Though I never experienced WWII directly and I grew up in Switzerland, it still felt like I was a persecuted Jew in the middle of

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the Aryan part of Warsaw. Since both of my parents were from Poland, Polish normally would have been my mother tongue. When I learned to speak as a child, my mother and I spoke Polish, but my father interfered. According to him, I had to speak German. Later, I learned the Swiss dialect on the street. In my presence, my parents always spoke Polish. I didn’t understand anything, which made me feel left out. They always said to me: “We were advised that you should only speak German because two languages would confuse you. It is important to us that you become a real Swiss.” I believed them, but it always made me feel strange. When I read Saul Friedländer’s book, Nazi Germany and the Jews, a few years ago, I learned that the Orthodox Jews only spoke Yiddish, not Polish. Yiddish sounds like Swiss German. I immediately understood how I was betrayed and completely misinformed.

This was only one aspect of how I was systematically and permanently excluded from my family. My father beat, tormented, and humiliated me all the time. This is how the Nazis treated the Jews until the Final Solution. It wasn’t until later, at almost 70 years old, that I understood the whole story behind my parents’ behavior. It was not only at boarding school but also at home that I had to hide, doing everything to avoid being noticed. These feelings of being excluded and rejected in one’s own family trigger unspeakable loneliness, fear, and insecurity. Out of fear, I was quiet at home and never asked any questions; I just let everything wash over me. While I didn’t feel any hatred toward my parents, I was constantly facing unspeakable hatred, especially from my father. He was the superior Nazi; I was the unworthy life. Like the Jews in the war, I was treated as vermin.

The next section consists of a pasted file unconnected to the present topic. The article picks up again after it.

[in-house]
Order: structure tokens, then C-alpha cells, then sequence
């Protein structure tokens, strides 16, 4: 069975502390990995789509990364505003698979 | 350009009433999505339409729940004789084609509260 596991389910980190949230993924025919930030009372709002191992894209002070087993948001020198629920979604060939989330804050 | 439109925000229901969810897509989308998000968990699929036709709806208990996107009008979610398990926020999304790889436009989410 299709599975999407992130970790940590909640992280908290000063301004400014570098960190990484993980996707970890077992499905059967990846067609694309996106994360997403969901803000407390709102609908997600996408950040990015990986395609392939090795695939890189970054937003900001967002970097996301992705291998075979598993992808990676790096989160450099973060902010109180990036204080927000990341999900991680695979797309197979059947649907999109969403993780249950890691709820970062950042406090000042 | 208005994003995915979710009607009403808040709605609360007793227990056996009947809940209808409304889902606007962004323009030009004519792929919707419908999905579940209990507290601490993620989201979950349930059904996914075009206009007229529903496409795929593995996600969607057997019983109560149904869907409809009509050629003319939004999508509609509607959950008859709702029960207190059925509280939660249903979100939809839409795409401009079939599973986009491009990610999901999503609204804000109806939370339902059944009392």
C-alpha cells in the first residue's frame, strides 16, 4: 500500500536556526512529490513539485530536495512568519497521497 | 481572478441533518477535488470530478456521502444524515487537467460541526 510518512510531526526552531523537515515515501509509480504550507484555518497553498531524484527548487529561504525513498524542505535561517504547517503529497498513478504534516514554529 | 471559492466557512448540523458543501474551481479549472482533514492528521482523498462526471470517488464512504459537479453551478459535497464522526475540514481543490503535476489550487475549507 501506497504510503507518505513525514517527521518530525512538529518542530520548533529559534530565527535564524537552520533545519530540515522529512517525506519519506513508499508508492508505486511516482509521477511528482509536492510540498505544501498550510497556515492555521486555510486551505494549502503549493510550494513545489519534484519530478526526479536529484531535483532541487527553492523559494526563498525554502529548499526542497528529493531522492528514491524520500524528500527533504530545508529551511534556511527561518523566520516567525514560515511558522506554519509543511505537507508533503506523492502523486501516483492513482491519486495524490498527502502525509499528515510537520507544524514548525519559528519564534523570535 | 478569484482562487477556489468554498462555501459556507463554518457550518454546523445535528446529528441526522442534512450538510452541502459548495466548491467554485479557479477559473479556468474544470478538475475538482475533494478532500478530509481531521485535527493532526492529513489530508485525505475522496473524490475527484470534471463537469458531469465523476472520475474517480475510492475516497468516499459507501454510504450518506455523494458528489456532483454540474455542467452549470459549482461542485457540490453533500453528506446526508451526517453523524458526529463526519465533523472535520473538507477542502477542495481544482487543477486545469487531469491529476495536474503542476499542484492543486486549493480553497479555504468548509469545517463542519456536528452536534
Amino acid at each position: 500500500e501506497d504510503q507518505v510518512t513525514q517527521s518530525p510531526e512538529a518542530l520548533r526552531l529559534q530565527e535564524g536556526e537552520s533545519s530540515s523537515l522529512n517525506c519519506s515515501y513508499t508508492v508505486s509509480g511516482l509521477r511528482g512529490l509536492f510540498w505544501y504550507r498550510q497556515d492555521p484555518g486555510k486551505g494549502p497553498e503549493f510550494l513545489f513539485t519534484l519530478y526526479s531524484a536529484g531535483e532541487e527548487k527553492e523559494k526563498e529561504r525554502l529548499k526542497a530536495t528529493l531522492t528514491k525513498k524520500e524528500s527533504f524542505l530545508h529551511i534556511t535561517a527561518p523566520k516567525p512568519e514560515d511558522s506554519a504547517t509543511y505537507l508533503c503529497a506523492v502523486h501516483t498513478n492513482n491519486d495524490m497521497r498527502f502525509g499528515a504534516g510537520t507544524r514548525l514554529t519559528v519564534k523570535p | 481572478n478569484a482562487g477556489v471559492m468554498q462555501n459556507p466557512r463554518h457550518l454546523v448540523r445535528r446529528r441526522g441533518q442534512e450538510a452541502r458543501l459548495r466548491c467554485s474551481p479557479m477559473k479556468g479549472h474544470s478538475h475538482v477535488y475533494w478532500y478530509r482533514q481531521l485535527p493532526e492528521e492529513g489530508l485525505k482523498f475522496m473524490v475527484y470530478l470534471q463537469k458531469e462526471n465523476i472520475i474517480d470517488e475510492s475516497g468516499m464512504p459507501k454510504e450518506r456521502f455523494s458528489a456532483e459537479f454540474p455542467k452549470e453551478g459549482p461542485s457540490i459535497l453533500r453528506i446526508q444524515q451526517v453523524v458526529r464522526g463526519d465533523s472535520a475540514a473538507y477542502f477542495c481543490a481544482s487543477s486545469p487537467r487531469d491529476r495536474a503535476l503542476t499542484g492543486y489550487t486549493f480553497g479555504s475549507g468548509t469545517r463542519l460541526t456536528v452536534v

When my father beat me, demeaned me at the meal table, or made fun of me, my mother just watched. She viewed the spectacle with wide, fearful eyes, and never defended me. Because she had to seduce my father during the war to survive, she felt the need to cooperate with him. That scenario was repeated in our family. Boarding school was not only my salvation but also a fear-imbued escape from home. I experienced the denial of Judaism as a constant burden in Catholic school.

Today it seems like a miracle to me that I, with great difficulty, passed my high school diploma. My worst experience was the terrible loneliness I felt. There was no one I could speak to. No one came to my rescue. It took years for me to be able to speak openly about it the way I do in public today. Therapists didn’t help

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me. Despite knowing everything, they feared my mother. My parents were not interested in my seeing through their war experiences and holding them accountable for their behavior. Even long after their deaths, my parents haunted me as internalized introjects (parts of the self by learning or unconsciously identification) from my childhood, leaving me feeling suppressed and insecure. Only later, owing to my book about my mother, The True “Drama of the Gifted Child”: The Phantom Alice Miller — The Real Person, and the film, was I able to thoroughly research my story and understand it in its entirety. That’s when I felt safe.